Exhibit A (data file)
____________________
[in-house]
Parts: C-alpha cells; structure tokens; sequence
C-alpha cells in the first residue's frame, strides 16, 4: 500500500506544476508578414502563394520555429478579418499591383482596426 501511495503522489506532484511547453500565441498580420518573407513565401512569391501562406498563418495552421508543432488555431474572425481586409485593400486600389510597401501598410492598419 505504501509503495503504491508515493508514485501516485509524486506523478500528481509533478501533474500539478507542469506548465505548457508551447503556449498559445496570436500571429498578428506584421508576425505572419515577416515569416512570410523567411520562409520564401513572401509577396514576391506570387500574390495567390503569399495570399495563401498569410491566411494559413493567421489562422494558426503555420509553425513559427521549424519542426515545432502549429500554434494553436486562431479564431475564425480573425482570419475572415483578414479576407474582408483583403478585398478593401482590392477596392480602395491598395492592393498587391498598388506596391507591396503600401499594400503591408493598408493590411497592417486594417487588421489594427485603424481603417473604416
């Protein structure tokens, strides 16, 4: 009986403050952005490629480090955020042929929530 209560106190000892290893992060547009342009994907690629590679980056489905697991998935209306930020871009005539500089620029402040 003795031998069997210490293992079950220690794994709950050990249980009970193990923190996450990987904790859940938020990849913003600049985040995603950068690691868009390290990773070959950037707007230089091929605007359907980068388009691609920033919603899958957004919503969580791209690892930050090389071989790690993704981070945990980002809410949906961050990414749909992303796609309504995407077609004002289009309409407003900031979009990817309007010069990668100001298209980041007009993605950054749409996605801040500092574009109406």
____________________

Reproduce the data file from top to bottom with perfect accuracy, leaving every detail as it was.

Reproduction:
[in-house]
Parts: C-alpha cells; structure tokens; sequence
C-alpha cells in the first residue's frame, strides 16, 4: 500500500506544476508578414502563394520555429478579418499591383482596426 501511495503522489506532484511547453500565441498580420518573407513565401512569391501562406498563418495552421508543432488555431474572425481586409485593400486600389510597401501598410492598419 505504501509503495503504491508515493508514485501516485509524486506523478500528481509533478501533474500539478507542469506548465505548457508551447503556449498559445496570436500571429498578428506584421508576425505572419515577416515569416512570410523567411520562409520564401513572401509577396514576391506570387500574390495567390503569399495570399495563401498569410491566411494559413493567421489562422494558426503555420509553425513559427521549424519542426515545432502549429500554434494553436486562431479564431475564425480573425482570419475572415483578414479576407474582408483583403478585398478593401482590392477596392480602395491598395492592393498587391498598388506596391507591396503600401499594400503591408493598408493590411497592417486594417487588421489594427485603424481603417473604416
């Protein structure tokens, strides 16, 4: 009986403050952005490629480090955020042929929530 209560106190000892290893992060547009342009994907690629590679980056489905697991998935209306930020871009005539500089620029402040 003795031998069997210490293992079950220690794994709950050990249980009970193990923190996450990987904790859940938020990849913003600049985040995603950068690691868009390290990773070959950037707007230089091929605007359907980068388009691609920033919603899958957004919503969580791209690892930050090389071989790690993704981070945990980002809410949906961050990414749909992303796609309504995407077609004002289009309409407003900031979009990817309007010069990668100001298209980041007009993605950054749409996605801040500092574009109406």